Get ready for your to-be-read piles to explode. It’s time for the Riot Round-up — a look at what our favorite reads were in the month of September.
It’s here — the latest episode of the Dear Book Nerd podacst. This week’s episode features special guest Chuck Wendig.
Turn up the volume and tune in.
There’s always a bit of a lull between finishing one book and beginning the next. It may be brief, but it can last days if the book you just finished was perhaps a particularly powerful, resonant one. But alas, we all come to that moment when we cast a glance at our to be read stack, stand before our bookshelves, scan our Kindle, or swipe through our Audible accounts and ask ourselves that age-old question: what book should I read next? — How do you choose what to read next? Here are four methods for finding that next right book to dive into.
Riot Recommendation: Favorite Jazz Age Tales - BOOK RIOT -
We want to know: what are your favorite jazz age stories? Come tell us, and next week, we’ll put together a big reading list for you.
The school board voted to remove three copies of John Green’s “The Fault in Our Stars” from the library shelves of Frank Augustus Miller Middle School and to forbid its inclusion at other middle school libraries in the district. Even donations of the book are not to be accepted.
Absolutely disastrous job, Riverside, California. Perhaps the biggest inspiration for teenagers to read since Harry Potter and you are fucking it up.
When librarians talk about a commons it is almost always about “the stuff in the space” – whereas communities are about “people doing stuff together.” I’m trying to move away from a focus on serving “the user” and instead trying to appreciate that we engage and support a multitude of different people with diverse and different needs. Our libraries are different things to different people. We cannot be everything to everyone, but we can be very good at being some things to many people.
Thinking about a library as a community rather than a space seems like a keen insight indeed.
Photos of Bradbury’s home office in Los Angeles showed a room stuffed full of manuscripts and books, awards and action figures, signed memorabilia and art. Many of those items went up for auction last week. There were 16 bids for a collection of Bradbury’s personal watches — eight wristwatches and a pocketwatch — which sold for a total of $3,495. The biggest-ticket item was the original, commissioned artwork for the cover of “The Illustrated Man” by Dean Ellis, which went for $45,894.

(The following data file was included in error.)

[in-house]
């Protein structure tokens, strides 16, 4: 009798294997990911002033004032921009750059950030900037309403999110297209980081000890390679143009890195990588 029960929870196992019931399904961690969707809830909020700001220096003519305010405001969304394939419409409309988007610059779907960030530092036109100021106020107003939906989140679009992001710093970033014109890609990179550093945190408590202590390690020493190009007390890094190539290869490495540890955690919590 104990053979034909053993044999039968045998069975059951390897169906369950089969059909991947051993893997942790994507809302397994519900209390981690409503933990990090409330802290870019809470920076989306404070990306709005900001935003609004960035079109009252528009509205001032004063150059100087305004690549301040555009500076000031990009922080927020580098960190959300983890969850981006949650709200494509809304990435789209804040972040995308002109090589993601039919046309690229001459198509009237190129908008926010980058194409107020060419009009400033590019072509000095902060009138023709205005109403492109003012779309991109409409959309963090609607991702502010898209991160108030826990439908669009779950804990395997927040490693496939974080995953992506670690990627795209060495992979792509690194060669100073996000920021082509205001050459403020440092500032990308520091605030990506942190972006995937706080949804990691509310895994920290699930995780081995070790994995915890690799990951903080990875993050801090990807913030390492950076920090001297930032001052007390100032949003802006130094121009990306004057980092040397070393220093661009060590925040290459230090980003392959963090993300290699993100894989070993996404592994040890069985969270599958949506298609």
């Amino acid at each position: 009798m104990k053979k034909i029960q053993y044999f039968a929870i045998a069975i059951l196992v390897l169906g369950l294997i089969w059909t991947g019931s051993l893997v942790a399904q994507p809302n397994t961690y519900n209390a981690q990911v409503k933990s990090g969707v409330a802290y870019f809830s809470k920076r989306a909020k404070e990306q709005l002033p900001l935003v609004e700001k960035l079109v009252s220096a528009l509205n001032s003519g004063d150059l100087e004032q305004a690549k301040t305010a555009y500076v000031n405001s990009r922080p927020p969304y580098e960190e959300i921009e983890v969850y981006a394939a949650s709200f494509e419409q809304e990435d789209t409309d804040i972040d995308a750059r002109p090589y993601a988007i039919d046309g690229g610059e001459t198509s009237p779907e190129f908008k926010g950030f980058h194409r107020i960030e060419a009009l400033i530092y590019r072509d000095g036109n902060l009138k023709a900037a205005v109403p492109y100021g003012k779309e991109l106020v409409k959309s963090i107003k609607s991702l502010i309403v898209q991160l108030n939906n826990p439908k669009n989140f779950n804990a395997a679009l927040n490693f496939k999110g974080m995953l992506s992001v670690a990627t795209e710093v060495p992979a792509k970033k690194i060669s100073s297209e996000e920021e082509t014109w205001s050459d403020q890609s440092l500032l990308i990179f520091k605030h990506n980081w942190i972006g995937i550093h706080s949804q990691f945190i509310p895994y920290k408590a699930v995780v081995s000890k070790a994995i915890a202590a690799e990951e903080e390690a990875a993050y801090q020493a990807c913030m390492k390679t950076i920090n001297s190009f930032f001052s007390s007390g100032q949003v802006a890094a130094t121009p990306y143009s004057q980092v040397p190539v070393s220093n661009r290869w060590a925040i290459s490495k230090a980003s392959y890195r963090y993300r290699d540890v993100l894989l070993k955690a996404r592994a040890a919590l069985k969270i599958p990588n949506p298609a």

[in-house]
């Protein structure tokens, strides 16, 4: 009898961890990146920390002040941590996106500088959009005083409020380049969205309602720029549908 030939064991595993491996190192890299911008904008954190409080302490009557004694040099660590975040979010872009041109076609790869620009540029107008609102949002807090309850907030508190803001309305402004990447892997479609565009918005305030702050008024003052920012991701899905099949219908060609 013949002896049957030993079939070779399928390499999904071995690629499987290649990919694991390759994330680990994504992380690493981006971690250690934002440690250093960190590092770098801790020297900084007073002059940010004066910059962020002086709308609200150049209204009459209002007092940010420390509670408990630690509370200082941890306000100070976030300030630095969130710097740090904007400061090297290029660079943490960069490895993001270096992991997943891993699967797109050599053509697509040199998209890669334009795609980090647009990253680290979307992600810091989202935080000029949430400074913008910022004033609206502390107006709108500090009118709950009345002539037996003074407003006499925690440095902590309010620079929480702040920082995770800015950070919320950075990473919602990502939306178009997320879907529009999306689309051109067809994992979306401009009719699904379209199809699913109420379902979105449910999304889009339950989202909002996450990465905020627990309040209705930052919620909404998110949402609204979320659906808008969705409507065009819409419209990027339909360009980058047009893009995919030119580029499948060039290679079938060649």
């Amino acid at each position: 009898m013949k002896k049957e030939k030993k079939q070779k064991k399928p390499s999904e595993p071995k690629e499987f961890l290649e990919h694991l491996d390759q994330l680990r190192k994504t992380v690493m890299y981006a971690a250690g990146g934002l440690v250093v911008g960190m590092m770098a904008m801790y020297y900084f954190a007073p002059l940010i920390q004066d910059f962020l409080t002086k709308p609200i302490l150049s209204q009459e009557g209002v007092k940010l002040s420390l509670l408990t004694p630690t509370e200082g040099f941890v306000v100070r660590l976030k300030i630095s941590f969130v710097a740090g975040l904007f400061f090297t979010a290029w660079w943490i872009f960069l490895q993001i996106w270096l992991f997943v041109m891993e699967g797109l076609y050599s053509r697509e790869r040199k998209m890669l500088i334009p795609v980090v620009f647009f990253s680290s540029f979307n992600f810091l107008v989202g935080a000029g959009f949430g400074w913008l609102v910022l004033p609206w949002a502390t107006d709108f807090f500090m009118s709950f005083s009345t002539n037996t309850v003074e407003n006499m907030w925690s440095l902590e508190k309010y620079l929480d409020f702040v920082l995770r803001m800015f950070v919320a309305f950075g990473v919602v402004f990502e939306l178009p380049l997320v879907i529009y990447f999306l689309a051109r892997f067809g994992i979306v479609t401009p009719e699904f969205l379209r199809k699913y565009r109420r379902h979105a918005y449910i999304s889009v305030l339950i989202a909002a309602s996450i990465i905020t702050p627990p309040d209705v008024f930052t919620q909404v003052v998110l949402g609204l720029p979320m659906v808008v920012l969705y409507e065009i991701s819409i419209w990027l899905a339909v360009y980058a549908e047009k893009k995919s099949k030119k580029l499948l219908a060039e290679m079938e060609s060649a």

All together, Ray Bradbury’s cache of memorabilia went for just about 500k.
Did you know that Book Riot has a YouTube channel? We do. It’s new and we are having fun with it. Check it out here.
We asked readers to share their favorite assigned reading. We tabulated the data and have your top 25 favorite books that you’ve been assigned to read.
Then we took it one step further and looked at where those favorite assigned titles overlapped with favorite books, most hated books, and the books you were most likely to pretend to have read.
Delicious, delicious data.
Buying books from authors of color (and women) send a monetary message to the publishing industry (which is, by the way, a business – not a magical art-making unicorn) to publish more of these authors, thereby giving readers more of a variety of authors to choose from. In other words, one doesn’t buy Poland Spring bottled water when they live in California not necessarily because they think Arrowhead is better but rather because we don’t have Poland Spring bottled water. Put an abundance of it in our grocery stores and you’ll see more people buying it. — from Diversity in Publishing Matters, Whether You Like It Or Not by Wallace Yovetich